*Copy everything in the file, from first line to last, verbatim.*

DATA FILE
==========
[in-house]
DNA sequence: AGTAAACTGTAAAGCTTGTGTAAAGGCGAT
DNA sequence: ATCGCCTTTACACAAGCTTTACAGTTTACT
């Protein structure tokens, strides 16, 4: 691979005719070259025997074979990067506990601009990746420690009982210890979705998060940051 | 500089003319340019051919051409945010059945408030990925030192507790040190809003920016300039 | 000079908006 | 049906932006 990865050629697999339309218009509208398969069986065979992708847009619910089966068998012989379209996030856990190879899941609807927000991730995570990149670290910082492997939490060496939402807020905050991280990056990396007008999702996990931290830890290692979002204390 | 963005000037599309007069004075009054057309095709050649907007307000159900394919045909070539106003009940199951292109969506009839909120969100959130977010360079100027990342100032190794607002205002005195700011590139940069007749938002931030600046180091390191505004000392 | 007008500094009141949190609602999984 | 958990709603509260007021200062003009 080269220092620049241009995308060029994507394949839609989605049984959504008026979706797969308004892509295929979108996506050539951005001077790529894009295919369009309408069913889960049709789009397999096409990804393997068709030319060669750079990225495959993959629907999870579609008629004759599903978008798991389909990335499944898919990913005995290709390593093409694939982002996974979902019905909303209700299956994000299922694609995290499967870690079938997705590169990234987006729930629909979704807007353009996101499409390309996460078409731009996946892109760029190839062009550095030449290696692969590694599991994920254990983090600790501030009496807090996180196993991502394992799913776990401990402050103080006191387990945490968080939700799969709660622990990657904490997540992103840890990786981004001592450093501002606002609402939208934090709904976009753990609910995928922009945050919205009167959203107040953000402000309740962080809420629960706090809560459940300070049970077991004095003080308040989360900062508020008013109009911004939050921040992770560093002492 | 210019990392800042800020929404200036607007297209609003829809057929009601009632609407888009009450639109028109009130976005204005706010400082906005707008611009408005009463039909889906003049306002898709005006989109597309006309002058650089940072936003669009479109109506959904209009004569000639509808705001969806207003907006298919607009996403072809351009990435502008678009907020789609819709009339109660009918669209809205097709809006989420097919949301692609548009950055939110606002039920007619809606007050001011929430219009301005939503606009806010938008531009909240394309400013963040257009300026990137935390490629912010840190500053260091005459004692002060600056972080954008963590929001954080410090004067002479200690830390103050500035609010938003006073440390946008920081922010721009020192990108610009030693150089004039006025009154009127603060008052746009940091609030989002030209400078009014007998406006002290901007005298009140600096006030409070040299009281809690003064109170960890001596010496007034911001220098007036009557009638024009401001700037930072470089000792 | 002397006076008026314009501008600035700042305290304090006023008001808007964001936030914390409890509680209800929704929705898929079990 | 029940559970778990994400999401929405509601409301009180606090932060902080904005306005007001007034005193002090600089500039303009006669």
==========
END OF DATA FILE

[in-house]
DNA sequence: AGTAAACTGTAAAGCTTGTGTAAAGGCGAT
DNA sequence: ATCGCCTTTACACAAGCTTTACAGTTTACT
């Protein structure tokens, strides 16, 4: 691979005719070259025997074979990067506990601009990746420690009982210890979705998060940051 | 500089003319340019051919051409945010059945408030990925030192507790040190809003920016300039 | 000079908006 | 049906932006 990865050629697999339309218009509208398969069986065979992708847009619910089966068998012989379209996030856990190879899941609807927000991730995570990149670290910082492997939490060496939402807020905050991280990056990396007008999702996990931290830890290692979002204390 | 963005000037599309007069004075009054057309095709050649907007307000159900394919045909070539106003009940199951292109969506009839909120969100959130977010360079100027990342100032190794607002205002005195700011590139940069007749938002931030600046180091390191505004000392 | 007008500094009141949190609602999984 | 958990709603509260007021200062003009 080269220092620049241009995308060029994507394949839609989605049984959504008026979706797969308004892509295929979108996506050539951005001077790529894009295919369009309408069913889960049709789009397999096409990804393997068709030319060669750079990225495959993959629907999870579609008629004759599903978008798991389909990335499944898919990913005995290709390593093409694939982002996974979902019905909303209700299956994000299922694609995290499967870690079938997705590169990234987006729930629909979704807007353009996101499409390309996460078409731009996946892109760029190839062009550095030449290696692969590694599991994920254990983090600790501030009496807090996180196993991502394992799913776990401990402050103080006191387990945490968080939700799969709660622990990657904490997540992103840890990786981004001592450093501002606002609402939208934090709904976009753990609910995928922009945050919205009167959203107040953000402000309740962080809420629960706090809560459940300070049970077991004095003080308040989360900062508020008013109009911004939050921040992770560093002492 | 210019990392800042800020929404200036607007297209609003829809057929009601009632609407888009009450639109028109009130976005204005706010400082906005707008611009408005009463039909889906003049306002898709005006989109597309006309002058650089940072936003669009479109109506959904209009004569000639509808705001969806207003907006298919607009996403072809351009990435502008678009907020789609819709009339109660009918669209809205097709809006989420097919949301692609548009950055939110606002039920007619809606007050001011929430219009301005939503606009806010938008531009909240394309400013963040257009300026990137935390490629912010840190500053260091005459004692002060600056972080954008963590929001954080410090004067002479200690830390103050500035609010938003006073440390946008920081922010721009020192990108610009030693150089004039006025009154009127603060008052746009940091609030989002030209400078009014007998406006002290901007005298009140600096006030409070040299009281809690003064109170960890001596010496007034911001220098007036009557009638024009401001700037930072470089000792 | 002397006076008026314009501008600035700042305290304090006023008001808007964001936030914390409890509680209800929704929705898929079990 | 029940559970778990994400999401929405509601409301009180606090932060902080904005306005007001007034005193002090600089500039303009006669």